September 2012

The Distributed Library Project

The Distributed Library Project ontology visualised by Jo Walsh

The Distributed Library Project enabled people to share their books with their neighbourhood.

dlp-screenshotThe project involved developing a website where people could catalogue, lend and borrow from collections of each other’s books, flyers, zines, videos and other ephemera that may have fallen out of print or had never made it into official circulation.

The DLP grew into a network of unique, often obscure collections from social centres, people’s homes, underground cinemas, and other hidden archives around the UK, while the Free Software we built enabled the setting up of sister distributed library catalogues from San Francisco to Islamabad.

The Distributed Library Project ontology visualised by Jo Walsh
The Distributed Library ontology visualised by Jo Walsh


Credits & Links


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World Summit for Free Information Infrastructures

wsfii-draft-t-shirt-julian-badge (WSFII) was a gathering of DIY infrastructure enthusiasts from around the world. WSFII marked the culmination of a series of meetings of Free Wireless Network communities that had sprung up in the wake of the deregulation of the 2.4Ghz citizen wifi spectrum in the 90s. Tinkerers, engineers, artists, community groups and activists had found new ways to use, interpret and deploy technologies on this newly opened bandwidth, and had begun to network internationally. WSFII reinforced the diffusion of this network into a broader ecosystem of complimentary approaches to the self-provision of communication, energy and societal infrastructures. The two-day summit included tracks on Free (as in speech) Money, Open Scientific Data, Free Networks, Free Hardware, Open Licensing, and Creative Commons.     4 One of the most interesting infrastructures created and used at WSFII was ‘The Lime’ community currency. Peter Brownell designed and printed up this event currency especially for WSFII, which was accepted as legal tender in local shops, cafés, pubs and even in the local illicit bar. 10% of whatever was spent in Limes during WSFII was kicked back to the bank, which funded the entire event. WSFII featured the first OKCon (the annual meeting of the Open Knowledge Foundation), and played host to the first  BookSprint, Wireless Networking for Development.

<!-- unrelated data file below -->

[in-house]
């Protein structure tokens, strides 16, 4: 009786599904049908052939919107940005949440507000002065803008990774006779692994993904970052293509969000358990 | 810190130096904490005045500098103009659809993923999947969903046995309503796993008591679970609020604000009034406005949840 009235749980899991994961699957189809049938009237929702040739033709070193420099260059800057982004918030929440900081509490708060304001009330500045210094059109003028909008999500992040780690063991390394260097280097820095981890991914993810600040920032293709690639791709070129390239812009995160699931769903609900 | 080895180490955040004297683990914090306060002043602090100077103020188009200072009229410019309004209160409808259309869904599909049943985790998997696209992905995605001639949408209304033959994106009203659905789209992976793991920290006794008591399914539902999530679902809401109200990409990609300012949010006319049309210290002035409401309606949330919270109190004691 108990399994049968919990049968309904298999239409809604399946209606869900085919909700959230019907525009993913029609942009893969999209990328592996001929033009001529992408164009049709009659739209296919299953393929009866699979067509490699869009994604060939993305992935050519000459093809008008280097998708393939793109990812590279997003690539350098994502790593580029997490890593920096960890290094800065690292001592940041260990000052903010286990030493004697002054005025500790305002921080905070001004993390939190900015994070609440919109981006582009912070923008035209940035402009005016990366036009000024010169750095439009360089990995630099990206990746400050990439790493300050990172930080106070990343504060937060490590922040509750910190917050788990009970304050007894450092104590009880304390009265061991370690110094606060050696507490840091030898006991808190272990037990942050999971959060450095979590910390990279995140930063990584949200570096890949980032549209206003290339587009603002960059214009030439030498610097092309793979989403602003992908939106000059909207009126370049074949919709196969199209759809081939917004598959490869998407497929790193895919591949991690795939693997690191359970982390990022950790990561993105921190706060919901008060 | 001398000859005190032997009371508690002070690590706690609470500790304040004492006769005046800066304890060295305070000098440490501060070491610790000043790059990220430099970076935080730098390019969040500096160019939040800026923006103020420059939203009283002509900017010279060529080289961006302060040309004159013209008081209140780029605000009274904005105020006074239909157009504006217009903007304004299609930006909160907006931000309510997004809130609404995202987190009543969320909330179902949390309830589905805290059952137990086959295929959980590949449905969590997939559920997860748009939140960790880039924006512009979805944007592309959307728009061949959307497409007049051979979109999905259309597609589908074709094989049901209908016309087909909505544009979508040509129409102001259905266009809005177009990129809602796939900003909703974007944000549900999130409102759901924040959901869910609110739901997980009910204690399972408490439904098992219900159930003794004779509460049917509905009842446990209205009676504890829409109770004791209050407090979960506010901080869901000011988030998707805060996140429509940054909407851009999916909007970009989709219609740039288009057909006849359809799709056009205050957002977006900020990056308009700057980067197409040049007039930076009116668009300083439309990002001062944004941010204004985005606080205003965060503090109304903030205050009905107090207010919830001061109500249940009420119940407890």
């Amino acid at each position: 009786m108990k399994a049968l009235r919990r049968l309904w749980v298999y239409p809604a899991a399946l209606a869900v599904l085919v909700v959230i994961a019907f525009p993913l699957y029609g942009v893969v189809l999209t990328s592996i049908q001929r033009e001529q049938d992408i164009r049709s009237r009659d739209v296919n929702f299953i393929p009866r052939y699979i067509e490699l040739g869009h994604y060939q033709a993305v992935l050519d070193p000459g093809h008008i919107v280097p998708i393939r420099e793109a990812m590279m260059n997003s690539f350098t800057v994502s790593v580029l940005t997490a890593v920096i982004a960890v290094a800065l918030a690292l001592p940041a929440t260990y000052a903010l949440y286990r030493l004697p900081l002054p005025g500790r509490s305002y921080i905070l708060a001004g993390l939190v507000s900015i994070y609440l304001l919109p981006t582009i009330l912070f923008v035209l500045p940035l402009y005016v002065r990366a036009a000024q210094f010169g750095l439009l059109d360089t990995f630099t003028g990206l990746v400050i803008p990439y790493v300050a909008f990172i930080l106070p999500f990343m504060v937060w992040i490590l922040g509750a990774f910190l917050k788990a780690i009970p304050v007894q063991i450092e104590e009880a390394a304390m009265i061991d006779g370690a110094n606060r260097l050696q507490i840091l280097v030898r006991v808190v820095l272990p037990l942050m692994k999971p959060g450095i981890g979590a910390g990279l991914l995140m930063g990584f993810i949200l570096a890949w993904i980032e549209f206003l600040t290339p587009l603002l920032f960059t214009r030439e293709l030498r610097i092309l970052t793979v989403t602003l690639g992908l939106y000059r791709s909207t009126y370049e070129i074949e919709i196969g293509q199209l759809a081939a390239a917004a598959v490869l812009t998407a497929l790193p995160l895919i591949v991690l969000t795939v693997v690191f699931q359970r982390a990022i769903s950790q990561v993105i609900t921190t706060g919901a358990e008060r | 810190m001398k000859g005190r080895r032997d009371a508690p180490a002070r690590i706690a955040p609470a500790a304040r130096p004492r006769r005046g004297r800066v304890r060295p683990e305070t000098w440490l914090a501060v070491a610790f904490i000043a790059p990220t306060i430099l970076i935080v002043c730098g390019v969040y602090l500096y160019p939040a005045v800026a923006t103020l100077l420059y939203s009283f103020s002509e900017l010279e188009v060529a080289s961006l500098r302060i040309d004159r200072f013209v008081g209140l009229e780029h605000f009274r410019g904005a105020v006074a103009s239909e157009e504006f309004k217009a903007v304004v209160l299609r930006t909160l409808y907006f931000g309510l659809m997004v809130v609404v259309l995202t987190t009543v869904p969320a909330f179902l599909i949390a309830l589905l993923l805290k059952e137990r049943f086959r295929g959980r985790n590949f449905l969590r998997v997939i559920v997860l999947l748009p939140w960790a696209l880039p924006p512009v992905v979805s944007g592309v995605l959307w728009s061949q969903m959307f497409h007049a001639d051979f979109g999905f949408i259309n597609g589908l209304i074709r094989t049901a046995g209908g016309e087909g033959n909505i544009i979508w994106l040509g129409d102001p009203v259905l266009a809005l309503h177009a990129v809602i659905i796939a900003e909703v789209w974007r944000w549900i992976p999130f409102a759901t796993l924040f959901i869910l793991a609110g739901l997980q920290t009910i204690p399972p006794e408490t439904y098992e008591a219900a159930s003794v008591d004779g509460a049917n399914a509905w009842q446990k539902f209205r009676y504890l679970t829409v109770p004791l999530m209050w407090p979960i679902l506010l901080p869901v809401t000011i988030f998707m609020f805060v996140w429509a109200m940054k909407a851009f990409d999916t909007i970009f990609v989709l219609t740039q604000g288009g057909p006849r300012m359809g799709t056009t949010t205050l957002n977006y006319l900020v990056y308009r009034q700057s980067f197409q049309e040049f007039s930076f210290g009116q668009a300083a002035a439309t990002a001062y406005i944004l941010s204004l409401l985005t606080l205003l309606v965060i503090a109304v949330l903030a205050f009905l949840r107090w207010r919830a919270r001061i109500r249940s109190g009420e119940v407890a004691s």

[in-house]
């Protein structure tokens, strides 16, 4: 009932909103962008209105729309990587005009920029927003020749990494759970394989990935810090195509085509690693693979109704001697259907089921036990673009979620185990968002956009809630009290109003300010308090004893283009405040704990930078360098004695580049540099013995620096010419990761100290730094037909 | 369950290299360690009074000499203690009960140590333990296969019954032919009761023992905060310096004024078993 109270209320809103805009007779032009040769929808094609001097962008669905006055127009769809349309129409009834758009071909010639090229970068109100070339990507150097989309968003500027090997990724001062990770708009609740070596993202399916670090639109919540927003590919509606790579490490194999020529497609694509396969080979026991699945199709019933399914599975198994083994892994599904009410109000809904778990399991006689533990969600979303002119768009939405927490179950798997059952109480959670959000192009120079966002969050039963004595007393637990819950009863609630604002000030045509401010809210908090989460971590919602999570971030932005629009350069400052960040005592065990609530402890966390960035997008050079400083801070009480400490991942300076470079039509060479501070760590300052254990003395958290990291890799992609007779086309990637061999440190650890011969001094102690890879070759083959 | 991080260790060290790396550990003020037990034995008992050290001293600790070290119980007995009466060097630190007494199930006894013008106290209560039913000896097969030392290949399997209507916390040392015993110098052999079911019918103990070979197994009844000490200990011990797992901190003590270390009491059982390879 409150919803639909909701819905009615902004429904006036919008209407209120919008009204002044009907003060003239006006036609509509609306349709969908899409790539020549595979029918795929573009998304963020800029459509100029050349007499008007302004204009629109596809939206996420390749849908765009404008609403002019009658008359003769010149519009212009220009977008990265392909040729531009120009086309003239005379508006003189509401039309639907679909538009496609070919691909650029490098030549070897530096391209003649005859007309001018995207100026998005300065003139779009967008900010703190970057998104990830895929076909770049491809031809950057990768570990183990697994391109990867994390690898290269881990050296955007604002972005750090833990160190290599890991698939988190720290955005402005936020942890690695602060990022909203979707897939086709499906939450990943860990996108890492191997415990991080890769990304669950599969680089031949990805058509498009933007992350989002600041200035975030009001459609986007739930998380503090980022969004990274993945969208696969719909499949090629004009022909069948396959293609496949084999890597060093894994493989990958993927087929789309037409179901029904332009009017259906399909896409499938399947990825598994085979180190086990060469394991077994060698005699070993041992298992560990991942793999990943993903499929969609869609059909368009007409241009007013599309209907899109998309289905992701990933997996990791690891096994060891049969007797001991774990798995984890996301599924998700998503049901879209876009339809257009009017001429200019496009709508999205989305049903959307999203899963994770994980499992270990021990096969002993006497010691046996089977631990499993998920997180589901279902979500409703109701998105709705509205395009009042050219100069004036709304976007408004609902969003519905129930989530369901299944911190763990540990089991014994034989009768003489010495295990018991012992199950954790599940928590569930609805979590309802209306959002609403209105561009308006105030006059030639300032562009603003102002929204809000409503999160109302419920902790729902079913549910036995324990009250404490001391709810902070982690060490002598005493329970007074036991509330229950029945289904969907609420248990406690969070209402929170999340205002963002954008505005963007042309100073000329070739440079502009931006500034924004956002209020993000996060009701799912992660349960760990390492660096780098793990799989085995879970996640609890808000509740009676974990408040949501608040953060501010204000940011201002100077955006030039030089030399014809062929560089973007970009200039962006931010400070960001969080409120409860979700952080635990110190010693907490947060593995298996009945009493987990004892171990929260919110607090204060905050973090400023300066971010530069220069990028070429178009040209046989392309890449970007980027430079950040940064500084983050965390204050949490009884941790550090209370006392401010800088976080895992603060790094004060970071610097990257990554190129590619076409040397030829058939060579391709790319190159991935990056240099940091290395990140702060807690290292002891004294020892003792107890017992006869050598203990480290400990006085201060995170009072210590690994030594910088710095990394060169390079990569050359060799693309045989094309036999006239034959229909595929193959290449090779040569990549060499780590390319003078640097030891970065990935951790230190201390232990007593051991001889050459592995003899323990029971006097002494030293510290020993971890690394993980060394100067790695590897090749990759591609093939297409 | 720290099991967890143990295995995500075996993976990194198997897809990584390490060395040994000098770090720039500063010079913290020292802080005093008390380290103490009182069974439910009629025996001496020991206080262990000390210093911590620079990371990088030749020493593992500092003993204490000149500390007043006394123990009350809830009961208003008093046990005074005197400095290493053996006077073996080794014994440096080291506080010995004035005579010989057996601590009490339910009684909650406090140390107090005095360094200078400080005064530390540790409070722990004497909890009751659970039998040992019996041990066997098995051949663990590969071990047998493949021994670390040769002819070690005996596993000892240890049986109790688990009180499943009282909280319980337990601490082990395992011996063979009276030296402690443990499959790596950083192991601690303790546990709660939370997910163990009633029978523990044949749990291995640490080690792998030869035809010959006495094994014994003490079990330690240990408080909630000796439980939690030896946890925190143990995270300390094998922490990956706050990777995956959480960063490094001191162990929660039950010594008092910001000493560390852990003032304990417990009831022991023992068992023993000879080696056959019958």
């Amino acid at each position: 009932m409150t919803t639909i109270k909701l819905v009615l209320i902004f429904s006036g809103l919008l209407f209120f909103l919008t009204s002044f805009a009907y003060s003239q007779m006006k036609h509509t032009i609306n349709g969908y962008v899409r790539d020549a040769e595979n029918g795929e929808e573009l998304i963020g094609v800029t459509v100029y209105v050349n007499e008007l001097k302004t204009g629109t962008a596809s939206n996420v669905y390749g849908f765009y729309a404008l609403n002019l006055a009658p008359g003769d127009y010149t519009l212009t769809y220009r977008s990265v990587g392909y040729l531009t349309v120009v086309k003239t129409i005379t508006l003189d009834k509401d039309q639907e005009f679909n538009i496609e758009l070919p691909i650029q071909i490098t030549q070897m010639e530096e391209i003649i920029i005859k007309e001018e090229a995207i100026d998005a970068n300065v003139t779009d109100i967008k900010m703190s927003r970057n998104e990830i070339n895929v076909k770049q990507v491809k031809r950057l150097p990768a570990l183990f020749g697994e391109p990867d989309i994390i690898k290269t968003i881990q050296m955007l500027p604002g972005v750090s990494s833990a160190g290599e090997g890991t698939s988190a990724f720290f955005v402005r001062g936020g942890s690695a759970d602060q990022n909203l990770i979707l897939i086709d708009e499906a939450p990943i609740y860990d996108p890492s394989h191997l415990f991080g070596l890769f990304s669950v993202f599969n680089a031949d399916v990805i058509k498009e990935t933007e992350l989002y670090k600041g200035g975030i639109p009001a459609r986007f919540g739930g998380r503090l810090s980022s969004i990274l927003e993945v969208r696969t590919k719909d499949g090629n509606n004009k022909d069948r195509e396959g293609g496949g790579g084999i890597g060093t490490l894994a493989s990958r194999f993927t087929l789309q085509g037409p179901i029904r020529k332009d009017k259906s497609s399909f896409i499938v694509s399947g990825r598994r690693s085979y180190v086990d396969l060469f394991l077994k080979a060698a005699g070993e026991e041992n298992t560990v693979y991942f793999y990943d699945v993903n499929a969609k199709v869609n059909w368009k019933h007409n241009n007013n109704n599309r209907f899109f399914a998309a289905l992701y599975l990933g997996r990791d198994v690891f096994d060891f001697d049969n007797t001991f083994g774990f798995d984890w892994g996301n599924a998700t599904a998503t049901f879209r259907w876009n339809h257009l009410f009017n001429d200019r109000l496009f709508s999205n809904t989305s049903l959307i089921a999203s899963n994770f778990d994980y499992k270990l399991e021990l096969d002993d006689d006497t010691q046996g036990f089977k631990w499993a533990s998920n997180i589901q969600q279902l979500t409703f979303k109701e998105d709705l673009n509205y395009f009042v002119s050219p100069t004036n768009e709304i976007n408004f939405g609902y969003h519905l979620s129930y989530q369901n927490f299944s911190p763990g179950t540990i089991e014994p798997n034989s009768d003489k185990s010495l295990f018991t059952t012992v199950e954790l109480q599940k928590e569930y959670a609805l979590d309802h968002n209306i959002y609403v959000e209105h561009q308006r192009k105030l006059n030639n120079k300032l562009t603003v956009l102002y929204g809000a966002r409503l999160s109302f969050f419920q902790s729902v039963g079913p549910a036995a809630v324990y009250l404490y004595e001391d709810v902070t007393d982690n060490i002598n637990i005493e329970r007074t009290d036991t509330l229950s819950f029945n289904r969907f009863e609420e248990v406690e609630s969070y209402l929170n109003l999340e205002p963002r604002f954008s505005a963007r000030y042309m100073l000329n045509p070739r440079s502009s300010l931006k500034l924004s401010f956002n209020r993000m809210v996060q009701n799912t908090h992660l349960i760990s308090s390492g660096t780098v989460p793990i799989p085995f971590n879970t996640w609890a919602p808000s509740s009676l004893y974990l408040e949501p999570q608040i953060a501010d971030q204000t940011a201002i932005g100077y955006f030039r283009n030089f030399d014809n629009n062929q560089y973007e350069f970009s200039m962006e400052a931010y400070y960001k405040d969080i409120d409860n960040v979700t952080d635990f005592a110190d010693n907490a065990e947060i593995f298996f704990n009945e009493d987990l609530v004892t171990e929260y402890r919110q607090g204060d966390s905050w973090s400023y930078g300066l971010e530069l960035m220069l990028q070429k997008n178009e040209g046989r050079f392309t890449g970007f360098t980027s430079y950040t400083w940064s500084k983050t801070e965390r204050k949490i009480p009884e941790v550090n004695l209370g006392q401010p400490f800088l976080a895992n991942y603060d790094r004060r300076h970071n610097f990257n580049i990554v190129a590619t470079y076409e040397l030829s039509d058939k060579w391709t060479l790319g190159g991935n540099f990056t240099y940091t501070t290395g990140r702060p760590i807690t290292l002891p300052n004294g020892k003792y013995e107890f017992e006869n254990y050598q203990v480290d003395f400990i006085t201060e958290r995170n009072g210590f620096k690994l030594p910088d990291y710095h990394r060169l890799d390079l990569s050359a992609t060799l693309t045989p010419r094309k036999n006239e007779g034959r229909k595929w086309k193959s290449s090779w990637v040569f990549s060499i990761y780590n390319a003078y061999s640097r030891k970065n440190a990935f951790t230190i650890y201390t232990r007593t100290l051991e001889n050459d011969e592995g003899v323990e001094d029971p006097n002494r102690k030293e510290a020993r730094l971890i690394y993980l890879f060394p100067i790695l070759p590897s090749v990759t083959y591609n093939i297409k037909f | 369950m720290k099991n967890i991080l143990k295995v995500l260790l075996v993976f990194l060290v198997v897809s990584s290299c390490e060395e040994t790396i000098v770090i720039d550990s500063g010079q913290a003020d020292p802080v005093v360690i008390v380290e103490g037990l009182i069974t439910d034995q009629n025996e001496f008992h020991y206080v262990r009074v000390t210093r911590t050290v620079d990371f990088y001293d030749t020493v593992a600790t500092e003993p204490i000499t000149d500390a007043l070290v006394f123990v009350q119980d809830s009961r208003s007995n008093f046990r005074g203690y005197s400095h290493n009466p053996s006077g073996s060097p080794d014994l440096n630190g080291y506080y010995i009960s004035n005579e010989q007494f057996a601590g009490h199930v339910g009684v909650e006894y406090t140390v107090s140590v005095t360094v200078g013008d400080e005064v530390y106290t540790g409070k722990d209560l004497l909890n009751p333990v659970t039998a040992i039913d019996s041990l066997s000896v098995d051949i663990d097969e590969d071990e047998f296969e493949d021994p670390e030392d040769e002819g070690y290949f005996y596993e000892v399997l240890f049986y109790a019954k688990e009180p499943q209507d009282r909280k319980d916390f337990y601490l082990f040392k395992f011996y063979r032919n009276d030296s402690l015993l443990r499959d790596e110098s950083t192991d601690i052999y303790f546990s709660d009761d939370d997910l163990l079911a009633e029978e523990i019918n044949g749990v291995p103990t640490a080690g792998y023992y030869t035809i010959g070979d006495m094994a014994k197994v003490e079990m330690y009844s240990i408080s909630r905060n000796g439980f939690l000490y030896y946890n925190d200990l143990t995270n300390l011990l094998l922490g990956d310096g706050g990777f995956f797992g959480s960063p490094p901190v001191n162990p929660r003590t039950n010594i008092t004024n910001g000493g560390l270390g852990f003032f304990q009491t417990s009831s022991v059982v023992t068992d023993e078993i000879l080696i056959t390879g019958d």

Credits & Links

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The Pragmatics of Aesthetic Assessment in Conversation

Here’s the presentation I just gave at Semdial 2012 in Paris.

Here’s the accompanying paper.
The Pragmatics of Aesthetic Assessments in Conversation
From the proceedings of Semdial 2012.


Judgements of taste are an intrinsic part of everyday conversational interactions: people make assessments and agree and disagree with them as a core part of how they participate in activities, create and share knowledge, and manage their relationships with one another. However, these conversational assessments can seem resistant to some forms of analysis in ways that are summed up neatly in the Scholastic idiom “there’s no accounting for taste”.

This paper approaches the difficulty of analysing judgements of taste in dialogue by looking at them in terms of the pragmatics of talk-in-interaction. An as-yet-unanalysed example of a conversation about an artwork is drawn from Anita Pomerantz’ seminal Conversation Analytic (CA) paper on conversational assessments, and examined in order to build up a picture of the mechanisms people use when making aesthetic assessments.

This analysis suggests that seemingly high-level aesthetic judgements are accomplished using the same ordinary mechanisms of conversational assessment ubiquitous in everyday talk. Some curious features of topic shifting within assessments are discussed, highlighting some methodological issues for this use of CA, and further research into naturalistic aesthetic assessment is proposed.

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Of the Association of Ideas

Were the loosest and freest conversation to be transcribed, there would immediately be observed something which connected it in all its transitions. Or where this is wanting, the person who broke the thread of discourse might still inform you, that there had secretly revolved in his mind a succession of thought, which had gradually led him from the subject of conversation.

Section III of An Enquiry Concerning Human Understanding, David Hume

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